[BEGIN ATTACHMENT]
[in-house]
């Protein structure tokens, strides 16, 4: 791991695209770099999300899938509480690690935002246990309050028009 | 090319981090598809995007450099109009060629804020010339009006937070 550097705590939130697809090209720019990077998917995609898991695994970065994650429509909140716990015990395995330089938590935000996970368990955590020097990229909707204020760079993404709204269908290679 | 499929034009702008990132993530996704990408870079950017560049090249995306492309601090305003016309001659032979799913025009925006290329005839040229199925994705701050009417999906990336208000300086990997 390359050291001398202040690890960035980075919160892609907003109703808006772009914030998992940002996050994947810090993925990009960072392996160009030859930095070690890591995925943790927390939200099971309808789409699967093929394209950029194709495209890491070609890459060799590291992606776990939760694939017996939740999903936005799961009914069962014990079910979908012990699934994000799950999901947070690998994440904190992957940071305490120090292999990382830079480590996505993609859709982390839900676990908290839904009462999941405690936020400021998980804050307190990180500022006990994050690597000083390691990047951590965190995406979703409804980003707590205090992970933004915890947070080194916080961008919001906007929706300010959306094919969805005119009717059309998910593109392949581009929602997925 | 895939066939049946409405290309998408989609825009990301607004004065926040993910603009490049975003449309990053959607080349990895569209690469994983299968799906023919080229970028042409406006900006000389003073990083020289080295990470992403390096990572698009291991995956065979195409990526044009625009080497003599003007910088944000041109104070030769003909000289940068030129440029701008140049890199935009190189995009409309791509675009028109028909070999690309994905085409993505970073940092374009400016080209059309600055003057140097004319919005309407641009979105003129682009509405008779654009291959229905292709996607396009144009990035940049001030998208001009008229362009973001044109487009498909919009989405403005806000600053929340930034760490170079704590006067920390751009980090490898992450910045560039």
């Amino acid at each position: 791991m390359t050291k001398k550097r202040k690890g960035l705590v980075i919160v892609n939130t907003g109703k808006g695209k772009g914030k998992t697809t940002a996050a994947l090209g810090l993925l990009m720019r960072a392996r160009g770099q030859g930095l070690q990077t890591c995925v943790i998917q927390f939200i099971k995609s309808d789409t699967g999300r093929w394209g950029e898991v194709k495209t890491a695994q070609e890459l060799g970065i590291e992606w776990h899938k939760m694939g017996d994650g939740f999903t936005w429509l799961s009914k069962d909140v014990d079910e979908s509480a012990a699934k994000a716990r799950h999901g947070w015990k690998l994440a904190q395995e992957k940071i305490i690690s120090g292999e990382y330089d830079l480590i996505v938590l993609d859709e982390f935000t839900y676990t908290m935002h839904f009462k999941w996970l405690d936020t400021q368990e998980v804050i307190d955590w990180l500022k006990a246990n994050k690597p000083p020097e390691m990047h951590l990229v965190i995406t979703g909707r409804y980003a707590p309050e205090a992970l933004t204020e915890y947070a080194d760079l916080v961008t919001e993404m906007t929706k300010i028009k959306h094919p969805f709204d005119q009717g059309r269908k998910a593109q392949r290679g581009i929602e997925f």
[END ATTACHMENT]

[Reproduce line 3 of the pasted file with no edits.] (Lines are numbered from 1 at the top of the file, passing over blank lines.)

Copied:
């Amino acid at each position: 791991m390359t050291k001398k550097r202040k690890g960035l705590v980075i919160v892609n939130t907003g109703k808006g695209k772009g914030k998992t697809t940002a996050a994947l090209g810090l993925l990009m720019r960072a392996r160009g770099q030859g930095l070690q990077t890591c995925v943790i998917q927390f939200i099971k995609s309808d789409t699967g999300r093929w394209g950029e898991v194709k495209t890491a695994q070609e890459l060799g970065i590291e992606w776990h899938k939760m694939g017996d994650g939740f999903t936005w429509l799961s009914k069962d909140v014990d079910e979908s509480a012990a699934k994000a716990r799950h999901g947070w015990k690998l994440a904190q395995e992957k940071i305490i690690s120090g292999e990382y330089d830079l480590i996505v938590l993609d859709e982390f935000t839900y676990t908290m935002h839904f009462k999941w996970l405690d936020t400021q368990e998980v804050i307190d955590w990180l500022k006990a246990n994050k690597p000083p020097e390691m990047h951590l990229v965190i995406t979703g909707r409804y980003a707590p309050e205090a992970l933004t204020e915890y947070a080194d760079l916080v961008t919001e993404m906007t929706k300010i028009k959306h094919p969805f709204d005119q009717g059309r269908k998910a593109q392949r290679g581009i929602e997925f």